As discussed previously, some galaxies are passive. In other words, boring. Most of the Milky Way’s satellite galaxies are just agglomerations of stars that aren’t doing much. All of the action happened billions of years ago, when those stars formed. At that time, turbulent clouds of gas were collapsing and expanding, and some of those clouds kept collapsing until they became individual stars. All of that gas is gone today, and only the stars are left.
Remarkably, we can tell a lot about what the gas was doing billions of years ago simply by the number of stars at each metallicity. (A star’s “metallicity” was defined in a previous post as the ratio of the amount of metals–those elements heavier than helium–to the amount of hydrogen.) The key diagnostic is the metallicity distribution function, or MDF. An MDF plots the number of stars at each metallicity. Here is an example of an MDF in the dwarf galaxy called Sculptor:
We can interpret these MDFs with simple models of galactic chemical evolution. These models posit that a galaxy starts off as a ball of gas. That gas can do one of two things: (1) turn into stars or (2) escape the galaxy. The simplest chemical evolution model is called the Closed Box model. The galaxy is assumed to start as a ball of gas, and all of that gas turns into stars. No gas ever escapes the galaxy. Under these strict assumptions, there is only one possible outcome for the MDF. The following animation demonstrates the Closed Box model and shows the shape of its MDF.
We can add a little bit of complexity to the Closed Box model. In addition to allowing the gas to form stars, it can also escape the galaxy. The following animation demonstrates this Leaky Box model.
Notice that the shape of the MDF looks pretty much the same as in the Closed Box model. However, it appears shifted to the left. You can tell from this shift that the stars in the Leaky Box model have less metallicity on average than stars in the Closed Box model. The Leaky Box model also has something that the Closed Box model does not: an independent variable. In other words, it has a knob you can turn. The knob controls the amount of gas that flows out of the galaxy rather than turning into stars. The more you allow gas to leave the galaxy, the more the MDF shifts to the left. This outflow variable is called the effective yield.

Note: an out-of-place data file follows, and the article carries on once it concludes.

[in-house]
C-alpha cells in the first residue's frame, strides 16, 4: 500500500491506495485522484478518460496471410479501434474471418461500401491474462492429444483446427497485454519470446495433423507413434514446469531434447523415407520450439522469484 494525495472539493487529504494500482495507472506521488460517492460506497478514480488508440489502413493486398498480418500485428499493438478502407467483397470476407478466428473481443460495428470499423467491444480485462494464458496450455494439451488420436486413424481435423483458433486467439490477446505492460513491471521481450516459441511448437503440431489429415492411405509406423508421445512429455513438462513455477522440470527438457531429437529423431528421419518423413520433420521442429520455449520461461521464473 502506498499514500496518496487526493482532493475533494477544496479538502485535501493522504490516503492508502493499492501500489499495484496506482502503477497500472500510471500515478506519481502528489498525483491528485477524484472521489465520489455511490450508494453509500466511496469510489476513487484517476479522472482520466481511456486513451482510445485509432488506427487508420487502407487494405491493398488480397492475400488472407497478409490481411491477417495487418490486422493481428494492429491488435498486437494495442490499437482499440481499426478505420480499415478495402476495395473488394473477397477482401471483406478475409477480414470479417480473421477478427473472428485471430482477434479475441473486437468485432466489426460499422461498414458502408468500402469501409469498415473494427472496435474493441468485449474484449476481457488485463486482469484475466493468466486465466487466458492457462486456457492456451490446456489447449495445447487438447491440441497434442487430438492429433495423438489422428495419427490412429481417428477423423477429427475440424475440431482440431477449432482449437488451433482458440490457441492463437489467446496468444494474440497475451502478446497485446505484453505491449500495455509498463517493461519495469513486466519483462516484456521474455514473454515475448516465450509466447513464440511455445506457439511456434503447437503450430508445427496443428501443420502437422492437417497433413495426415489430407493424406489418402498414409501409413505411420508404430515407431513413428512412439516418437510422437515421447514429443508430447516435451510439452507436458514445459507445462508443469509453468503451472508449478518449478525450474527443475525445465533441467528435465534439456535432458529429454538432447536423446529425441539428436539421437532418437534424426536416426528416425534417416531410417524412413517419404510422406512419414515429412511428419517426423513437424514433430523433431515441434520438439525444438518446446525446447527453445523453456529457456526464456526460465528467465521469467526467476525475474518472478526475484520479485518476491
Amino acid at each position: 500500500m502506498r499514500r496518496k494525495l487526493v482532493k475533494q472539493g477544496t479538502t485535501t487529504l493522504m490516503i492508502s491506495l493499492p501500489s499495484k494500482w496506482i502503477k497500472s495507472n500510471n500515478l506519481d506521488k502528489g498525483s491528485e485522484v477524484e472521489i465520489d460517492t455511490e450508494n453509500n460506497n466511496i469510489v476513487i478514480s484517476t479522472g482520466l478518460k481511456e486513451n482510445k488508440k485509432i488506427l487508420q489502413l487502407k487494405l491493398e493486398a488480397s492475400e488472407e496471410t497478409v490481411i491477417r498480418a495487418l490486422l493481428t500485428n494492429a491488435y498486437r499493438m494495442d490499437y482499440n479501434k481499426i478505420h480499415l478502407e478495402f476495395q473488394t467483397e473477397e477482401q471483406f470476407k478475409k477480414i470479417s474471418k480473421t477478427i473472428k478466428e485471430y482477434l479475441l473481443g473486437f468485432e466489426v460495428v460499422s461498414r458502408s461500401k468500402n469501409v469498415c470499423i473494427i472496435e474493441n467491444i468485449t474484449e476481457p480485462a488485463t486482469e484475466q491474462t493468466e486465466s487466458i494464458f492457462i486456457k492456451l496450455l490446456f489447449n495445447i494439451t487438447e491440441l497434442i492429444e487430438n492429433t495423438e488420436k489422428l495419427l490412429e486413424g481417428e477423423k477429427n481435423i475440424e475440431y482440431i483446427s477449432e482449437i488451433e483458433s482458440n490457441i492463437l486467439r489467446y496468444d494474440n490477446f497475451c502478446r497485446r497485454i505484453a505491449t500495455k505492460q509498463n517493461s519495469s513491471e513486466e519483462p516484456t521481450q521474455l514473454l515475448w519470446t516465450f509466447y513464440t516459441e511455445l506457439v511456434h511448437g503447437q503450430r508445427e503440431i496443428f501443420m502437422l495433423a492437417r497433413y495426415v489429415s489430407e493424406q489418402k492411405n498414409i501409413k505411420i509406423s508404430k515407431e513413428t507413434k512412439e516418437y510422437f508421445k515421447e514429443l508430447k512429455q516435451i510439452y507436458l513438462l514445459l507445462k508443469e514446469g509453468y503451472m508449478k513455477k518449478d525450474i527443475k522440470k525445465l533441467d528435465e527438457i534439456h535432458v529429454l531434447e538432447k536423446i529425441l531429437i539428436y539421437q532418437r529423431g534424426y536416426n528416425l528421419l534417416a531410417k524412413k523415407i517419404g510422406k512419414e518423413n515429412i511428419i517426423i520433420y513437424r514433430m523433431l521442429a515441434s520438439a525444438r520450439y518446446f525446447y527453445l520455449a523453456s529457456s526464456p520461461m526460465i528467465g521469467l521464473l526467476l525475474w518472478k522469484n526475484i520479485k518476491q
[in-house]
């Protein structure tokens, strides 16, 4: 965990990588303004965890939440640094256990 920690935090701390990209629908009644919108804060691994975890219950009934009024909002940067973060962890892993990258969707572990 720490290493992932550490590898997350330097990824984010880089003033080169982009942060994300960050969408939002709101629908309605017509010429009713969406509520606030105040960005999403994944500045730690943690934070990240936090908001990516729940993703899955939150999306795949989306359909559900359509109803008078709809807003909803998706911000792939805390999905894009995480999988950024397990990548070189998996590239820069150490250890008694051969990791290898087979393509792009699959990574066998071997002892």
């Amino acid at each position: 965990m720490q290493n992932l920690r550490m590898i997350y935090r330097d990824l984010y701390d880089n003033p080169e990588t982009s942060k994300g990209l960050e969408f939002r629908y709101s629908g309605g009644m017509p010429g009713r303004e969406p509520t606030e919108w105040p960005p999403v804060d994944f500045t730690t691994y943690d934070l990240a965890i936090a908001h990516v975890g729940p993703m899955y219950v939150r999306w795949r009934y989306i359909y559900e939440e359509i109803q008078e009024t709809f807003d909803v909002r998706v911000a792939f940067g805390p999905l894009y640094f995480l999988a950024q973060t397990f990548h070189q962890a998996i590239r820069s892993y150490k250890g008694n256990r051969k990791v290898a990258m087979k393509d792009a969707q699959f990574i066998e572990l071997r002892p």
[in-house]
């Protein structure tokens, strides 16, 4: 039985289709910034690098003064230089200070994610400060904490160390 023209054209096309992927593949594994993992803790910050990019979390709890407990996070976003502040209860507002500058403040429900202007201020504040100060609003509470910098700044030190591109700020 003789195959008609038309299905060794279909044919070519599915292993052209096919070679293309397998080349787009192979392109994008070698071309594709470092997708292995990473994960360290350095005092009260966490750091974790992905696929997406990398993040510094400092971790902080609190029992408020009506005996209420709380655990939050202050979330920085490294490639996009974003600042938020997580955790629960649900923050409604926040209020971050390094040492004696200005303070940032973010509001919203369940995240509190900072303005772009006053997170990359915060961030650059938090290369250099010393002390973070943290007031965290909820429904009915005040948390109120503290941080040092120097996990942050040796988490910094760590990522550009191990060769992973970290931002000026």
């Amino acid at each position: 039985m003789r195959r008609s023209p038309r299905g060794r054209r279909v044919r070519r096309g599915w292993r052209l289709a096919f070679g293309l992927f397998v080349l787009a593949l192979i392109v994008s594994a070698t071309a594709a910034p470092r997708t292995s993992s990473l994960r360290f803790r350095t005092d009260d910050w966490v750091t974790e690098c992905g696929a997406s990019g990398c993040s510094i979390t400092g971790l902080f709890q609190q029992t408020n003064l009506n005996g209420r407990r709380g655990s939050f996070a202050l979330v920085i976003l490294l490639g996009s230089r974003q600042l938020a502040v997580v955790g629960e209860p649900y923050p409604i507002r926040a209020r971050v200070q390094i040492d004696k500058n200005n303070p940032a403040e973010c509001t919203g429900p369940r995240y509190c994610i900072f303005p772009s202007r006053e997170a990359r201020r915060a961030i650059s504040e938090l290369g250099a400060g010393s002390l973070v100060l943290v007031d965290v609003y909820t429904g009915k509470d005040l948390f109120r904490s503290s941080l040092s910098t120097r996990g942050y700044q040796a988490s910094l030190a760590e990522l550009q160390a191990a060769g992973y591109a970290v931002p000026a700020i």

Let’s add one more bit of complexity. In addition to allowing gas to escape the galaxy, now let’s also allow external gas to flow into the galaxy. The following animation demonstrates this Accretion model.
The gas that escapes has already been enriched by supernovae inside the galaxy. As a result, escaping gas carries away metals, which causes the stars to end up more metal-poor.
However, the inflowing gas has no metals. It might seem that the metal-free gas would cause the stars to be even more metal-poor. Instead, the new gas also inspires more star formation, which leads to more supernovae, which make more metals. Therefore, accretion is a battle of two competing forces: (1) the new, metal-free gas pushes the stars’ metallicity lower and (2) the newly inspired star formation and supernovae push the metallicity higher. For this reason, we get a bunch of stars around the same metallicity. As a result, the shape of the Accretion MDF looks tall and narrow compared to the Closed Box or Leaky Box models.
Galactic chemical evolution is the basis of the 2018 summer research of our group’s three newest students: Joshua Anderson, Gianluca Delgado, and Noah Yared. They just finished a five-week research program called the Freshman Summer Research Institute. Welcome to Caltech, guys! Perhaps we’ll hear from them soon in the form of their own blog post.